The Niagara Foundation is hoping to buy a half-interest in a historically designated property at 407 King St. in Niagara-on-the-Lake to protect it from further development.
The 5.5-acre area, known to many locals as the Wilderness, is historically significant to Canada and “must be preserved,” according to the Foundation.
Brad Nixon, vice-president of Niagara Foundation, said there is a signed agreement of purchase and sale, though the sale still needs to be approved by a court.
He said a final price tag won’t be certain until the court approval.
“We’re quite excited about this,” said Nixon.
“What we hope to see is something like an urban park with a lot of heritage restoration and preservation and history.”
The entirety of the property, located across the road from the Royal Canadian Legion, was given historical designation by the Town of NOTL in 1994, including the heavily wooded area and the building structures such as a house built in 1816.
“If we can acquire it and clean it up, we can transform it into a really important urban park,” said Nixon.
He said the forest is original Carolinian forest, with a protected creek that runs through it.
“It’s not only important buildings and history but it’s important land,” he said.
The creek connects to Lake Ontario near Ryerson Beach in Chautauqua and runs to John St. and through the property of Randwood Estate.
Nixon said a conservation easement prevents the creek, the creek banks and the land around the creek from being altered without approval from the Niagara Peninsula Conservation Authority.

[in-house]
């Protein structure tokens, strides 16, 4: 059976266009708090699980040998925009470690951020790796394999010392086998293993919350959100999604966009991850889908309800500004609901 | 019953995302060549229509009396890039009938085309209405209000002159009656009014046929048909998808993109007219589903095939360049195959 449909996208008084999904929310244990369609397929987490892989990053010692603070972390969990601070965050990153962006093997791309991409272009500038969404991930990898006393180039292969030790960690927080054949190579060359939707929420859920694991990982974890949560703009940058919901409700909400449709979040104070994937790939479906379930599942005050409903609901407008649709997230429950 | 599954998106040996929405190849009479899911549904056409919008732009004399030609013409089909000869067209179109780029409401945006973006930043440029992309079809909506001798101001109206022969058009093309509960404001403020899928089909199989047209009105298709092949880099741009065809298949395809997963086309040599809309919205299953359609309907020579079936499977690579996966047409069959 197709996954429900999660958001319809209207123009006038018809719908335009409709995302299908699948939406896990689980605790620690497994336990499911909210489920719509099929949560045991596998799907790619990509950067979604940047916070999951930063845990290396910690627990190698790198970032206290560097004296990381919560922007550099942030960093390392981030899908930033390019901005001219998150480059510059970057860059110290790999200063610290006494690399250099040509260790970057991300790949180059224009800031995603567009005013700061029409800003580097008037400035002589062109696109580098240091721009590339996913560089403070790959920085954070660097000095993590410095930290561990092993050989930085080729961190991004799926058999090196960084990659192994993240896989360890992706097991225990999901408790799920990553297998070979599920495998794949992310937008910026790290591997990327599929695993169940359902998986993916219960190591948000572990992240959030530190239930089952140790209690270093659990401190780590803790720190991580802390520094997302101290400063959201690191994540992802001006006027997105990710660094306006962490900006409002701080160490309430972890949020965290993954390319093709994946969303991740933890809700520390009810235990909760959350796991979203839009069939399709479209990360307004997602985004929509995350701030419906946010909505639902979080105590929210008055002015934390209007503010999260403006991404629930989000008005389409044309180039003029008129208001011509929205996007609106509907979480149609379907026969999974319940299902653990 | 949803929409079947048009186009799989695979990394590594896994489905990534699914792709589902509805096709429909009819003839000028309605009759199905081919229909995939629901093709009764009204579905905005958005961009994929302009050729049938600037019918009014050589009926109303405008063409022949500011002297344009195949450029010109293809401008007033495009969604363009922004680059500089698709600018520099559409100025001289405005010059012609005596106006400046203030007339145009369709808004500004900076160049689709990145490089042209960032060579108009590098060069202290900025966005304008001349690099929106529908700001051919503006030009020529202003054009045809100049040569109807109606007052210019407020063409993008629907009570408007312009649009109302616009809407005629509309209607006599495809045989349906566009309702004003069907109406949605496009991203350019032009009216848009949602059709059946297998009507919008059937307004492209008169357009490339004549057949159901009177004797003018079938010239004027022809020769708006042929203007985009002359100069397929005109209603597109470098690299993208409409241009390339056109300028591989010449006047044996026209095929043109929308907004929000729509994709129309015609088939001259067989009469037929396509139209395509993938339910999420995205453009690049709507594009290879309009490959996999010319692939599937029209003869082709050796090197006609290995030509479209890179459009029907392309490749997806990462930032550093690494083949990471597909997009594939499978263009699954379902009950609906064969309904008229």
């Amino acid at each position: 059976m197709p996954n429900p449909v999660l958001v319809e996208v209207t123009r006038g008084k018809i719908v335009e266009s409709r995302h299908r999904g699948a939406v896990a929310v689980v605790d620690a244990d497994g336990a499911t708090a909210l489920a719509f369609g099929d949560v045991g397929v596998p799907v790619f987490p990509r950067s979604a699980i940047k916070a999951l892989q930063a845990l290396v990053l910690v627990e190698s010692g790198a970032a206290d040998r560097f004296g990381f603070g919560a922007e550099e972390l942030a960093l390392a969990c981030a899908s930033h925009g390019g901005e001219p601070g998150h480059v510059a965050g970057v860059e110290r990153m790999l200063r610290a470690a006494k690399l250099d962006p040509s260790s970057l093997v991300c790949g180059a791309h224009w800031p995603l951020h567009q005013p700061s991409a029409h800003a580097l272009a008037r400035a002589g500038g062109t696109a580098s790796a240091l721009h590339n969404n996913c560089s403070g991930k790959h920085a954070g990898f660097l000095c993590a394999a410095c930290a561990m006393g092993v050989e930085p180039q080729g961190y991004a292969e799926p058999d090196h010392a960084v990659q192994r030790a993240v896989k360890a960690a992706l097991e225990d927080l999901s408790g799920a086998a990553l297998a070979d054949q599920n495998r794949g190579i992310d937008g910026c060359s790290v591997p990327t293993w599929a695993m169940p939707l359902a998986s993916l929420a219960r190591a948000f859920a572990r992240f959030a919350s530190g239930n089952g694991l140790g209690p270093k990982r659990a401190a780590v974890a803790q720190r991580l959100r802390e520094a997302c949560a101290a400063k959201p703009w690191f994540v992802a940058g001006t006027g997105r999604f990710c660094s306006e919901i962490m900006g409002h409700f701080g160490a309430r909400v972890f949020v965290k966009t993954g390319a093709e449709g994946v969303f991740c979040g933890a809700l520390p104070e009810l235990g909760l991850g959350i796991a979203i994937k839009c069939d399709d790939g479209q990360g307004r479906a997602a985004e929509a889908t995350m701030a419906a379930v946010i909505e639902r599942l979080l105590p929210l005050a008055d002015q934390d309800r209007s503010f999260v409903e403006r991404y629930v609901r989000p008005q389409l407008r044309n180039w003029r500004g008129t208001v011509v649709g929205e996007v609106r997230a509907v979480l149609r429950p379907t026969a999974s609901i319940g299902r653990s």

Michael Howe, Niagara Foundation president, said the area is “also important to Indigenous people and our region’s military and political history, as far back as the 18th century.”
The property was once home to William Claus, deputy superintendent of the Indian Department and one of the three trustees of the Six Nations, whose wife Nancy Johnson was originally given the land by the Six Nations “in token of her many deeds of kindness,” said a Niagara Foundation news release.
Nancy’s father Sir William Johnson was responsible for negotiating the Treaty of Niagara with 24 Indigenous nations in 1764, a treaty that would — according to the Foundation — form the basis for the original treaty relationship between Indigenous peoples and settlers in Eastern North America.
The “Wilderness” site also provided shelter for soldiers and a family in a root cellar during the War of 1812 after NOTL was razed by the fleeing American forces in 1813.
The property is the former jointly-owned estate of two NOTL sisters, Ruth Parker and Fran MacKay. MacKay’s interest was transferred to her daughter Kea Reid, who is also now deceased, so the other interest is owed by her estate.
Nixon said the Foundation will be purchasing Parker’s interest.